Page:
In 2015, 16,980 new cases of esophageal cancer were diagnosed in the United States, and about 15,590 patients died from this disease (1). The 5-year survival rate for all patients between 2004 and 2010 was only 20% (1). The epidemiology of this cancer has changed significantly in the last few years in the United States. Until about 30–40 years ago, squamous cell carcinoma (SCC) was more common than adenocarcinoma and comprised 90–95% of all cases of esophageal cancer (2). However, adenocarcinoma has increased steadily and now comprises more than 70% of new cases of esophageal cancer.
After diagnosis, the treatment for esophageal cancer typically involves a multi-disciplinary approach using a combination of surgery, chemotherapy and/or radiation, as dictated by the stage of disease presentation (3). While esophagectomy as the first line modality is reserved for select early stage cases, patients with T2 or higher disease have a significantly higher risk for lymph node metastasis and therefore are routinely treated with neoadjuvant chemoradiation (nCRT) (4-9). In patients treated with nCRT, the traditional approach is to perform esophagectomy within 4–8 weeks of completion of the treatment (10-12). Generally, it is believed that patients are not fully recovered from nCRT within 4 weeks of treatment and require time to recover before surgery is planned. On the other hand, delaying surgery beyond 8 weeks is believed to be associated with a higher rate of developing complications secondary to difficult dissection related to fibrosis after radiation (10,12). There do not exist studies that have specifically addressed the issue of timing of esophagectomy after nCRT. Thus, the optimal timing of esophagectomy after completing nCRT is unknown.
Similar to esophageal cancer, many patients with rectal cancer are treated with nCRT before surgical resection. However, unlike esophageal cancer, there are studies that support improvement in overall survival (OS) by delaying surgery by more than 7 weeks after neoadjuvant therapy (13,14). Using this information, similar studies have been performed in esophageal cancer. However, the major studies published thus far have revealed conflicting results. Although an early study by Ruol et al. showed a reduction in the incidence of recurrence by delaying esophagectomy (15), subsequent studies produced conflicting data on the relationship between the timing of esophagectomy with complete pathologic response (cPR) or survival (16).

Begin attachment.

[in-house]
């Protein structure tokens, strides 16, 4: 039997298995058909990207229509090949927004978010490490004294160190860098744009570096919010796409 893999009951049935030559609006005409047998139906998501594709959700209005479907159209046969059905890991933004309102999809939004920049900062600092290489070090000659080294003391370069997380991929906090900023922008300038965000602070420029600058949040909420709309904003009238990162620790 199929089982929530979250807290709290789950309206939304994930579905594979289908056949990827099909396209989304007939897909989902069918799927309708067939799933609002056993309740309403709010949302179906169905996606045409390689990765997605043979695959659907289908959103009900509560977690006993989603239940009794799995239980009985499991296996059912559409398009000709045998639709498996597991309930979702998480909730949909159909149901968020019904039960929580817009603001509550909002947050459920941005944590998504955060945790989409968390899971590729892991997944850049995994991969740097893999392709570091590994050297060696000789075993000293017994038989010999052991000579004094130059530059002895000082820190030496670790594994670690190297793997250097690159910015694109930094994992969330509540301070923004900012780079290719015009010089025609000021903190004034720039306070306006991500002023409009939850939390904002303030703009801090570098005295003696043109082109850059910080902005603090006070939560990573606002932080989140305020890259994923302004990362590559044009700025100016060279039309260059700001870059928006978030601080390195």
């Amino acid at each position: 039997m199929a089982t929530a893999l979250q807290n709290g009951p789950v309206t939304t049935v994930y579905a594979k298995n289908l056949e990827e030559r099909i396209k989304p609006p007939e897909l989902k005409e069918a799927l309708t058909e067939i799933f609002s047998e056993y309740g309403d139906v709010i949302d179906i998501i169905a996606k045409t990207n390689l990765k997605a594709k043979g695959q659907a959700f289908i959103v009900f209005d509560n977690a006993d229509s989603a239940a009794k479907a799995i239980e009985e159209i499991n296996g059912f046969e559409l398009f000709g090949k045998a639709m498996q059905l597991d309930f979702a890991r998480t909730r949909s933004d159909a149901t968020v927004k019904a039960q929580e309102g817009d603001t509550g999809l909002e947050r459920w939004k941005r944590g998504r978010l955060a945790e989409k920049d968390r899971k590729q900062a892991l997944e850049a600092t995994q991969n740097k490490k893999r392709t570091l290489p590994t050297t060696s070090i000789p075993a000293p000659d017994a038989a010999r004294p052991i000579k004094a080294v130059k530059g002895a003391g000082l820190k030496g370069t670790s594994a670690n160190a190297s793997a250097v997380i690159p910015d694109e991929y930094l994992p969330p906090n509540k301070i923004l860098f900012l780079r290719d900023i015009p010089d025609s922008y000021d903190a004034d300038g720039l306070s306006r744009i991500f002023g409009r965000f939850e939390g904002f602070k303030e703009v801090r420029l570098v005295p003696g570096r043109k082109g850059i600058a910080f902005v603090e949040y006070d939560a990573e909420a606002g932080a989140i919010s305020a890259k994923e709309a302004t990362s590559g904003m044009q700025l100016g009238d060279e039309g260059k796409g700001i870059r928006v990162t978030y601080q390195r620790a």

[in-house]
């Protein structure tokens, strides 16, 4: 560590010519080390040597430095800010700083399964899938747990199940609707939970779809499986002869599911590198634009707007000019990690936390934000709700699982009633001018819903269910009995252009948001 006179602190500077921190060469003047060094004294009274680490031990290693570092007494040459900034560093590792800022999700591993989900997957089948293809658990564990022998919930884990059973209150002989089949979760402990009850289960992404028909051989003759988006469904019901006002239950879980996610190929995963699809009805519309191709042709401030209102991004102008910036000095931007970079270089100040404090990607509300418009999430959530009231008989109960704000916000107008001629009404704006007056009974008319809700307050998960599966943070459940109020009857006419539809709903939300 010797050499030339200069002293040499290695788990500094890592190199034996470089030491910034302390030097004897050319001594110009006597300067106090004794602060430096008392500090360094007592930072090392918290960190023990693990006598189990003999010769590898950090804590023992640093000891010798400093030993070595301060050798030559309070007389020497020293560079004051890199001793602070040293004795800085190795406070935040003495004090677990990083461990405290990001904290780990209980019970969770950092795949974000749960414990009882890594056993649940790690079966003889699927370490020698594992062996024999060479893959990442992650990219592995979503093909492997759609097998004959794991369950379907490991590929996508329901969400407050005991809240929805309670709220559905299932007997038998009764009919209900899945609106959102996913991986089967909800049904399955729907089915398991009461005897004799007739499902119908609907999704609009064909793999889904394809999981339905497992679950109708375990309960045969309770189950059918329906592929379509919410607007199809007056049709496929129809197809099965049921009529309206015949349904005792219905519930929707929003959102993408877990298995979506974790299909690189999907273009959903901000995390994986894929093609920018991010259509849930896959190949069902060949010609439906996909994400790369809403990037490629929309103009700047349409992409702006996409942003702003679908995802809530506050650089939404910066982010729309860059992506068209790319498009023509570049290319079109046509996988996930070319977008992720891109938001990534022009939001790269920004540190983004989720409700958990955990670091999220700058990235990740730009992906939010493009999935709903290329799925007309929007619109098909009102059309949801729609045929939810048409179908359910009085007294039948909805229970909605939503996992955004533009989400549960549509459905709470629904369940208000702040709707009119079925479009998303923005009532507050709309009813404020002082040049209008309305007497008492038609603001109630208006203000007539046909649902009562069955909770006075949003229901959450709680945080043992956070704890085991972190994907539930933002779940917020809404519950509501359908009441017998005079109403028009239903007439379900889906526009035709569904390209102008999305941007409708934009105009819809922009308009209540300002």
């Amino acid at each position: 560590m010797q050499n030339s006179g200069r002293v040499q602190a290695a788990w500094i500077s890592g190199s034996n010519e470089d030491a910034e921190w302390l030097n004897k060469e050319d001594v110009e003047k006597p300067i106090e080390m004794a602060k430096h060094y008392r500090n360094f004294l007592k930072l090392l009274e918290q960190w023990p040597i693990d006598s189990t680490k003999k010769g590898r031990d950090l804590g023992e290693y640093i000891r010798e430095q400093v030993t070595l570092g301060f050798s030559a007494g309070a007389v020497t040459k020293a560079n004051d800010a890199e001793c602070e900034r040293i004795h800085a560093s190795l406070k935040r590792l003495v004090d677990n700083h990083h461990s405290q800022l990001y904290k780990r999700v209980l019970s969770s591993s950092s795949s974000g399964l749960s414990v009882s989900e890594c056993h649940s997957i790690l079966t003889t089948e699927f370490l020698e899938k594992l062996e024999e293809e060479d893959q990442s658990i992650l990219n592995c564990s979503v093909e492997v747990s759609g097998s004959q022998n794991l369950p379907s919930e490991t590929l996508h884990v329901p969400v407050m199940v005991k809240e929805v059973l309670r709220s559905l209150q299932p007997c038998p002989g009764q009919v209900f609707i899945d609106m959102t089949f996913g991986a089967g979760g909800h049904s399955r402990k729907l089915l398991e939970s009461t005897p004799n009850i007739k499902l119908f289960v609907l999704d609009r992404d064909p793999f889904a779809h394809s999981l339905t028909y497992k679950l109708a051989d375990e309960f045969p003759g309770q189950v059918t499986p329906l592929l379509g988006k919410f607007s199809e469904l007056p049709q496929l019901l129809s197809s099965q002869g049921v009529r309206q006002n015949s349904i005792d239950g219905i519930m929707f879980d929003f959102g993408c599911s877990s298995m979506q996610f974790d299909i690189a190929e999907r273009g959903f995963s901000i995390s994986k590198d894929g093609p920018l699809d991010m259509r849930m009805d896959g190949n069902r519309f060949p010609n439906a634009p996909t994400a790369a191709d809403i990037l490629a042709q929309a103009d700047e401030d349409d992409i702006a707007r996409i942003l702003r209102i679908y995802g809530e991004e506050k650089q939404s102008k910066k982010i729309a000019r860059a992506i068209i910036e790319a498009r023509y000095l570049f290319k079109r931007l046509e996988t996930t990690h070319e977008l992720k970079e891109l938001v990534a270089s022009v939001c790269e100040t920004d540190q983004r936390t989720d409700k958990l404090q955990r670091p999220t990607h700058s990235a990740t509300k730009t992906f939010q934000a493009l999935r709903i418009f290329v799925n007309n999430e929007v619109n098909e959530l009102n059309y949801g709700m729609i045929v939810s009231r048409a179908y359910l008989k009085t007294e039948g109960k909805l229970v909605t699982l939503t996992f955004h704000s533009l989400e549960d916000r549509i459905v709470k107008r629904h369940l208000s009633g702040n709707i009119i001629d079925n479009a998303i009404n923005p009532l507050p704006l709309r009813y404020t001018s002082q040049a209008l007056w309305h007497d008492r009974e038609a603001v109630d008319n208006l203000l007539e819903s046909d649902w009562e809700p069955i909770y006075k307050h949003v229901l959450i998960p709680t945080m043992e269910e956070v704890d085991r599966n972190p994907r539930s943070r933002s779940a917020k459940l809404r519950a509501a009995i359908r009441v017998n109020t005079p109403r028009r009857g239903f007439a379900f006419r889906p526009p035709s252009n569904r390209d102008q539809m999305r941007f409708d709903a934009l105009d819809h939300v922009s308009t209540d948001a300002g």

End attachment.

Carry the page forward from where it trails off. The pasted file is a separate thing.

Based on our observation that many patients are operated beyond the ‘established’ time frame of 4–8 weeks due to a variety of reasons, including insufficient recovery after nCRT, cardiac or pulmonary optimization, and patient or hospital scheduling logistics, we sought to analyze our institutional data focusing on the relationship between cPR and the timing of esophagectomy after nCRT. As we know from our data and others, cPR is associated with improved overall and disease specific survival (17). Thus, we hypothesized that delaying esophagectomy after nCRT results in increased cPR and thus may have an effect on OS.
All patients who underwent esophagectomy after completing nCRT for esophageal cancer between 2004 and 2014 were identified from a retrospective review of a prospectively maintained database at Roswell Park Cancer Institute. All patients had biopsy confirmed esophageal tumors. Patients who underwent salvage esophagectomy or were lost to follow up were excluded. All pertinent demographic and clinical data including age, gender, ECOG performance status, timing of surgery, post-operative length of stay and complications were collected. Tumor characteristics including location, histology, signet cells, differentiation, lymphovascular invasion, margin status, lymph node status, and cPR were recorded. This study received appropriate approval from the Institutional Review Board at Roswell Park Cancer Institute.